Dictionary of National Biography, 1885-1900/Jordan, John

From Wikisource
Jump to navigation Jump to search

JORDAN, JOHN (1746–1809), ‘the Stratford poet,’ eldest son of John and Elizabeth Jordan of Tiddington in the parish of Alveston, near Stratford-on-Avon, was born at Tiddington on 2 Oct. 1746. Though he had little education he early developed a taste for reading, which received a great stimulus from the legacy of a copy of Thomas's edition of Dugdale's ‘Warwickshire.’ His first literary production was a poetical address to Garrick when the latter accepted the stewardship at the Shakespeare jubilee of 1769. Thenceforth, while continuing to carry on the trade of a wheelwright, to which he had been apprenticed by his father, he devoted his leisure to Shakespearean and local antiquarian studies. In 1777 appeared his only separately published work, ‘Welcombe Hills, near Stratford-upon-Avon. A Poem by J. J.,’ London, 4to. Jordan subsequently sent a description of the same hills to the ‘Gentleman's Magazine’ for June 1794. By 1780 he completed a work entitled ‘Original Collections on Shakespeare and Stratford-on-Avon,’ and entered into correspondence with Mark Noble, the continuator of Granger, with respect to its publication, but the work was so confused that Noble refused to undertake the responsibility. Jordan nevertheless continued his exploration of Shakespearean byways, and by 1790 completed another volume of the same character, entitled ‘Original Memoirs and Historical Accounts of the Families of Shakespeare and Hart, deduced from an early period and continued down to the present year, 1790.’ In the meanwhile Jordan became well known to visitors at Stratford as cicerone to the various places of interest in the town and neighbourhood. Malone commenced a correspondence with him in 1790, mainly on the subject of the Combe and Clopton family pedigrees and the Shakespearean traditions concerning Sir Thomas Lucy, the crabtree, &c. When Jordan was in London in 1799, he visited Malone and described his treatment as ‘most respectable and genteel.’ He died on 2 July 1809, and was buried in Stratford churchyard at the back of Shakespeare's monument, a small tablet being placed to his memory outside the church wall. Jordan's wife, Sarah, died 8 April 1798; he left no family.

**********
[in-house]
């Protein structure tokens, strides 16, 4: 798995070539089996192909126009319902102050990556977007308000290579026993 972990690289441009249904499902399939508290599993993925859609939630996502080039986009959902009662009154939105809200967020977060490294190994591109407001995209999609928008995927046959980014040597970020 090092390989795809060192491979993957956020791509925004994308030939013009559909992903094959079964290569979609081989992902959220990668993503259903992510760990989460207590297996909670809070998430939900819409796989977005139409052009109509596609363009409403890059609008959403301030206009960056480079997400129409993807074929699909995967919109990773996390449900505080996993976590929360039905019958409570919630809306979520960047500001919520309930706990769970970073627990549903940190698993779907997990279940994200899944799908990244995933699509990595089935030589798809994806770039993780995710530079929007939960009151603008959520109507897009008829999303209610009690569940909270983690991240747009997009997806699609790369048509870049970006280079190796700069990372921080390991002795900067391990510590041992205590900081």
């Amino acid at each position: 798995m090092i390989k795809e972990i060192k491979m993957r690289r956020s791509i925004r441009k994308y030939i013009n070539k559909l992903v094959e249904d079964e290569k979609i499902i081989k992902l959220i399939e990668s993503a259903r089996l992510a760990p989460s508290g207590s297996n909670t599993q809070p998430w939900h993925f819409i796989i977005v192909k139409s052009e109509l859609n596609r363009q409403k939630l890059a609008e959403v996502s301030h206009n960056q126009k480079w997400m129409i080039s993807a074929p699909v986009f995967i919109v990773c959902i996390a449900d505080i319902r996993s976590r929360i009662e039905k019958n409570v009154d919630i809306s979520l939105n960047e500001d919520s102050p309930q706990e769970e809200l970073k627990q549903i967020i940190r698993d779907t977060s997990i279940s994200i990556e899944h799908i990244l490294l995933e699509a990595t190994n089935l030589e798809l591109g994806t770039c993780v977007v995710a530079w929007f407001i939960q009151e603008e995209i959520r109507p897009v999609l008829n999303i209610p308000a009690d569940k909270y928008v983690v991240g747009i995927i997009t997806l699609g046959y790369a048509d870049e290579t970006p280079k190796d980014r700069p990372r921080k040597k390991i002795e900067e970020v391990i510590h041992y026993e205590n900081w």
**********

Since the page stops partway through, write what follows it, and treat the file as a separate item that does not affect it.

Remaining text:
On his death Jordan left his manuscripts to Malone, from whom they passed into the possession of James Boswell the younger, and thence through the booksellers' hands into a private collection, where Halliwell, having access to them, printed Jordan's ‘Collections’ in 1864 and his ‘Original Memoirs’ in 1865. Many of Jordan's MSS. are now in the Shakespeare's Birthplace Library at Stratford-on-Avon. Jordan's writings, says Halliwell, ‘are of considerable value as supplying hints for the true sources of some of the traditional stories respecting the great dramatist, and containing scraps of local information nowhere else to be met with.’ But Jordan showed more zeal than aptitude for Shakespearean research. Malone frequently detected errors in the information which he supplied. Many of his tales respecting Shakespeare were obvious inventions. William Henry Ireland, the Shakespearean forger, speaks slightingly of him in his ‘Confessions,’ but it is evident that his father, Samuel Ireland [q. v.], derived a number of hints from Jordan for his ‘Picturesque Views on the Warwickshire Avon,’ 1795, 8vo.

[Biog. notice prefixed to the 1827 edition of Welcombe Hills, with portrait; Gent. Mag. 1809, pt. ii. p. 885; Cat. Shakespeare [Birthplace] Museum, 1868, Nos. 6, 17, 19, 42, 145, 382.]

T. S.